– I’m looking to change career paths entirely.

You may move up or get promoted at work:

I was promoted from junior employee to manager level.
– They advanced me to a senior position with more responsibilities.
– I’m up for a promotion to the director’s role soon.
– This could lead to upward career mobility.

Or you may get fired or laid off from a job:

– Unfortunately, I was terminated from my previous job.
– The company let me go due to corporate downsizing.
– I got laid off after a workforce reduction.
– Now I’m unemployed and actively seeking new employment.

Career Goals, Skills, and Progress

When discussing your career, you can talk about your goals, skills you want to develop, and overall progress:

My long-term career goal is to become an executive.
– I’m working toward a management position.
– To advance my career, I need to improve my public speaking ability.
– I lack technical skills, so I’m taking programming courses.
– My career is stagnating, and I’m not growing professionally.

You can describe how your career is going in a certain direction:

I’m on a career path toward becoming a marketing director.
– My career seems to have stalled or hit a plateau.
– If I get this promotion, it will be a huge career boost.
– I’m still early in my career as a recent graduate.
– As a seasoned professional, I have over 20 years of experience.

Jobs and Income

Don’t forget there are also phrases related to jobs, income, and personal finances:

I work full-time and make an annual salary.
– Teachers in my area tend to have modest salaries.
– Doctors and lawyers earn high incomes and big paychecks.
– I’m paid on a monthly or bi-weekly basis.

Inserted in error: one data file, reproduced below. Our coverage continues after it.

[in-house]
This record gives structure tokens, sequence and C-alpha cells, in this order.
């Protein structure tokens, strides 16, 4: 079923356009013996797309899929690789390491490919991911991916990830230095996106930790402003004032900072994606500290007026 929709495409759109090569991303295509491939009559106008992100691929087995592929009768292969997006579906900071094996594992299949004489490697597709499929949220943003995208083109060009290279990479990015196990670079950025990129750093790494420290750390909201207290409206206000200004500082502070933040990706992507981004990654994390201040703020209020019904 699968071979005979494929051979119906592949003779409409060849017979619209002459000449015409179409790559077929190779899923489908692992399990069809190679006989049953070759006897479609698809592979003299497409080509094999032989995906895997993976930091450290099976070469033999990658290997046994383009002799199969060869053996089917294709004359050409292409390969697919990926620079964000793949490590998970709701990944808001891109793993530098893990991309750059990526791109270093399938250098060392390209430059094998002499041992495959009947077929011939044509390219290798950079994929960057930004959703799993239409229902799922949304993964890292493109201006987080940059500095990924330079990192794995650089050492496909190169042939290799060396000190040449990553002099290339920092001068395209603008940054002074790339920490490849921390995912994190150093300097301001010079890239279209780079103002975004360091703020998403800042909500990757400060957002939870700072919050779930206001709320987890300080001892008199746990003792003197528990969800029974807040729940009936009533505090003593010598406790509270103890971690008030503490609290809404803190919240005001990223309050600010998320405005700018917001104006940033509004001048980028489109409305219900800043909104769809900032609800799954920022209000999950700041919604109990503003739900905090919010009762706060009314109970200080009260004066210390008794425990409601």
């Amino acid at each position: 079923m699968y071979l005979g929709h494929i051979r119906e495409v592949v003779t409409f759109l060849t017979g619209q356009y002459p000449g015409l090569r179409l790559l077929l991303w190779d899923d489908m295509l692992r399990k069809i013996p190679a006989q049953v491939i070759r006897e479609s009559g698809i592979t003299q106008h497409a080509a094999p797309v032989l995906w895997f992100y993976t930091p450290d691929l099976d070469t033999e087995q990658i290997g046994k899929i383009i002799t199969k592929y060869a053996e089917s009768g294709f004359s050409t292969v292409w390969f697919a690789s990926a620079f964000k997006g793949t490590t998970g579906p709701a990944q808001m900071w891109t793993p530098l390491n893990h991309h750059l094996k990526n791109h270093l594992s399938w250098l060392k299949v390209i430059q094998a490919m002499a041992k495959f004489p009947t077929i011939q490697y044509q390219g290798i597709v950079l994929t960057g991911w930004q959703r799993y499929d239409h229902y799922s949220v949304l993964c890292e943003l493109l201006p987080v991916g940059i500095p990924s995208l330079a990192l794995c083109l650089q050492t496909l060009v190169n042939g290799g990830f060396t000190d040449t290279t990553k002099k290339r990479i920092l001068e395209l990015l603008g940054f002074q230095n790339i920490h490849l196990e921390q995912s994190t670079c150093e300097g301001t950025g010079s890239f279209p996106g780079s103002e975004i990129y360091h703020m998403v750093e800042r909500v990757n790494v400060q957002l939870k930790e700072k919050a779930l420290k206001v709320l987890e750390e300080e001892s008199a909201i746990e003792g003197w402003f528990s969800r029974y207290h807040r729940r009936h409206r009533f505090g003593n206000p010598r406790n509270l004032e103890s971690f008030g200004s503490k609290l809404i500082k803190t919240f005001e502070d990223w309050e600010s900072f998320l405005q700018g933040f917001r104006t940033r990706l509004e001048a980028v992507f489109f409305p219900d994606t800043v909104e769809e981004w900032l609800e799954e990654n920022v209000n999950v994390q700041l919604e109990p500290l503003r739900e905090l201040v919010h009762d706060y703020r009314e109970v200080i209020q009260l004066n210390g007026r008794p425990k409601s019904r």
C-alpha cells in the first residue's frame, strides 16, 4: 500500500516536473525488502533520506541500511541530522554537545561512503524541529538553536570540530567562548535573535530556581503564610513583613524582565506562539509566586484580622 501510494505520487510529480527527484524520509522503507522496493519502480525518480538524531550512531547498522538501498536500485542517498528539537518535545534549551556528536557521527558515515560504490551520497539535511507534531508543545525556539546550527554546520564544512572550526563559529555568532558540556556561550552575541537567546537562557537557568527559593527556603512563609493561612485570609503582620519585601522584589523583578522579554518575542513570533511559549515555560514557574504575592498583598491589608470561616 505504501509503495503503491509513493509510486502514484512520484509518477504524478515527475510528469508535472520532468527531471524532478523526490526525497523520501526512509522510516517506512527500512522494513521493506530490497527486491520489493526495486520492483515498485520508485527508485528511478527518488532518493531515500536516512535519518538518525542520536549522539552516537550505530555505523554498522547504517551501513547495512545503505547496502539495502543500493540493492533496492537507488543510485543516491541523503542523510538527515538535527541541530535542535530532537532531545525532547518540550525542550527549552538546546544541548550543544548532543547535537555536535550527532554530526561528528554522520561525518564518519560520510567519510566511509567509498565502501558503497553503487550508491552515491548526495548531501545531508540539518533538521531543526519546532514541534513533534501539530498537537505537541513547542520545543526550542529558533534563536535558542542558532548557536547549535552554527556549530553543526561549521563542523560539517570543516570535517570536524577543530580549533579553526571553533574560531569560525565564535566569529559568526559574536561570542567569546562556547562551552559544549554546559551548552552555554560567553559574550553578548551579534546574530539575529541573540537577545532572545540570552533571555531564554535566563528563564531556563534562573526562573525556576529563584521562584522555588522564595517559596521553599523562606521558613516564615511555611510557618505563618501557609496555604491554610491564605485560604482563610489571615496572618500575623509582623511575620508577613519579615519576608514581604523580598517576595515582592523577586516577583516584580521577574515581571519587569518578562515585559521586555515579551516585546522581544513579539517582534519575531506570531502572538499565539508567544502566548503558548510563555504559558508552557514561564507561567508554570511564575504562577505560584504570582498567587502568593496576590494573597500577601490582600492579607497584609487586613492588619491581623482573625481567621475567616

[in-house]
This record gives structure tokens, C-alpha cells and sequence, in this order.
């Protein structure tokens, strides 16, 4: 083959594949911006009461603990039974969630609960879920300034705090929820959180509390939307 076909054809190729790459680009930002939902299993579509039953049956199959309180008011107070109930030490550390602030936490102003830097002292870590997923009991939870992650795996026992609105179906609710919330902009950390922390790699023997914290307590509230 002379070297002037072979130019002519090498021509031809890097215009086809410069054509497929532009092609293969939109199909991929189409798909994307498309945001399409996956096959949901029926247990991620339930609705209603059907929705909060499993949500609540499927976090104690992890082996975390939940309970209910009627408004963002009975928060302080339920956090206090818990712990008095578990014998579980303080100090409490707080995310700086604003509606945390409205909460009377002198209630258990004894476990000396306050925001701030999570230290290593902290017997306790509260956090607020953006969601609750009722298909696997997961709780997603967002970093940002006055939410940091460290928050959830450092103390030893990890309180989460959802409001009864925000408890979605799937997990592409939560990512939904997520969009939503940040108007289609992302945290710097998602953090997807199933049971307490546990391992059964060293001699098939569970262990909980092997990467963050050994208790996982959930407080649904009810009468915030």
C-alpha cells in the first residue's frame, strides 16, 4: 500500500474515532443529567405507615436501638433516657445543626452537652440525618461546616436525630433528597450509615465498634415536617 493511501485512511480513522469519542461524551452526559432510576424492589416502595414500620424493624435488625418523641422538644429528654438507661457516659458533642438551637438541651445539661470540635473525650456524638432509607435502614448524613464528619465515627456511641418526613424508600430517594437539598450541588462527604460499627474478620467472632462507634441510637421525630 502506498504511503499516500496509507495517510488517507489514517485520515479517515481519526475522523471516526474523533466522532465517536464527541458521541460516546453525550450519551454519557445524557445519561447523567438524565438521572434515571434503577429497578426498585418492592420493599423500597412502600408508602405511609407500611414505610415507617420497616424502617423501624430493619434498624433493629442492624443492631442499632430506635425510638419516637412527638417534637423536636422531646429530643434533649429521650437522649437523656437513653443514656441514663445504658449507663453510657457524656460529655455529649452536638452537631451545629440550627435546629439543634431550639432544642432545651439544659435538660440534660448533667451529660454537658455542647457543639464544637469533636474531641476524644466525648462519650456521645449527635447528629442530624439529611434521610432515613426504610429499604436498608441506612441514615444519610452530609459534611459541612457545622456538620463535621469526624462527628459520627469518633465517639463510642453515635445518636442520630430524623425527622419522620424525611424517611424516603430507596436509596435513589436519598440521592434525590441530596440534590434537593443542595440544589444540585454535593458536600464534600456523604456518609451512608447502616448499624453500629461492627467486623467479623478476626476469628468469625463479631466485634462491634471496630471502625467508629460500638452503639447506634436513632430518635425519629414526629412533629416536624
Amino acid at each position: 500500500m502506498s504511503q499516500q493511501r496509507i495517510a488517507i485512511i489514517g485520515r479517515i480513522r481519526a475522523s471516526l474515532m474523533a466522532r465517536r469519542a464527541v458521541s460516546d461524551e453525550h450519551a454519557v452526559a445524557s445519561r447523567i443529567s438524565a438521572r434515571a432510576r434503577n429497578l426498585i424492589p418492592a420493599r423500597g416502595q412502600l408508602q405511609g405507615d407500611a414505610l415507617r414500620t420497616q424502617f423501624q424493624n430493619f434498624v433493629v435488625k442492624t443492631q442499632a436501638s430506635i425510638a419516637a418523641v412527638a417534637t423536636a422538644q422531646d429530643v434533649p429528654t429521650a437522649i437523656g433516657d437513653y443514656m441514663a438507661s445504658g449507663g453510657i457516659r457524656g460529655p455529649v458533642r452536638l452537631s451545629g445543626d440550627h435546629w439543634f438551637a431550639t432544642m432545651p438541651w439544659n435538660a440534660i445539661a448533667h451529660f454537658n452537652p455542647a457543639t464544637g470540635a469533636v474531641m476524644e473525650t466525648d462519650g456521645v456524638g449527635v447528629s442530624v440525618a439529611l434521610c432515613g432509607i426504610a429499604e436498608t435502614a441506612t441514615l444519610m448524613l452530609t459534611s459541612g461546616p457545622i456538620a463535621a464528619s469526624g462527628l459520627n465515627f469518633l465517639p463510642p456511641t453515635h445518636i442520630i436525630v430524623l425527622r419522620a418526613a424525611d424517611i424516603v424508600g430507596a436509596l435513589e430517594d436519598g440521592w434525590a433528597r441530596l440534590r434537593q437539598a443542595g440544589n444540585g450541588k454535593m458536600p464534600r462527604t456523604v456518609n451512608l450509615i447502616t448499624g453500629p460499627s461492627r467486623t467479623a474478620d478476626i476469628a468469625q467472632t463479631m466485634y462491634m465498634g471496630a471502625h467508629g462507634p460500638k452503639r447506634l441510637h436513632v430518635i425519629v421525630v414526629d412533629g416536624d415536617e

– With my current compensation, I make a decent living.

Some people have a side gig or side hustle for extra income:

I do freelance writing as a side gig in addition to my day job.
– He has a side hustle selling products online.
– The extra money from my side business helps make ends meet.

If you’re unemployed, you may talk about being on unemployment benefits or collecting unemployment pay after a job loss.

Describing Work Schedules and Hours

You can describe your weekly work schedule and the hours for your job:

I work typical business hours, about 9 to 5 each day.
– Nurses often work long shifts of 12 hours or more.
– My retail job involves working evenings and weekends.
– As a firefighter, he’s on 24-hour rotational shifts.
– I have an inflexible, rigid schedule with no time off.

You may have a flexible or alternative work arrangement:

I’m able to work remotely from home a few days per week.
– My company offers flexible working hours and schedules.
– I work part-time hours from 7am until noon.
– As a contractor, I’m self-employed with inconsistent hours.

So, there you have it people – tons of common English phrases about jobs, careers, and the workplace!

With this vocabulary, you’ll be able to express yourself more clearly in English when discussing jobs, occupations, career goals, and employment situations.

Practice using these phrases in conversation to improve your fluency.

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Check out these awesome phrases & Idioms books I recommend:

Cambridge Idioms Dictionary

IDIOMS and PHRASES Anglo,Synonyms and Antonyms Anglo,One Word Substitution

Oxford Dictionary of Idioms

3000 Idioms and Phrases+ 3000 Proverbs 

Idioms for Kids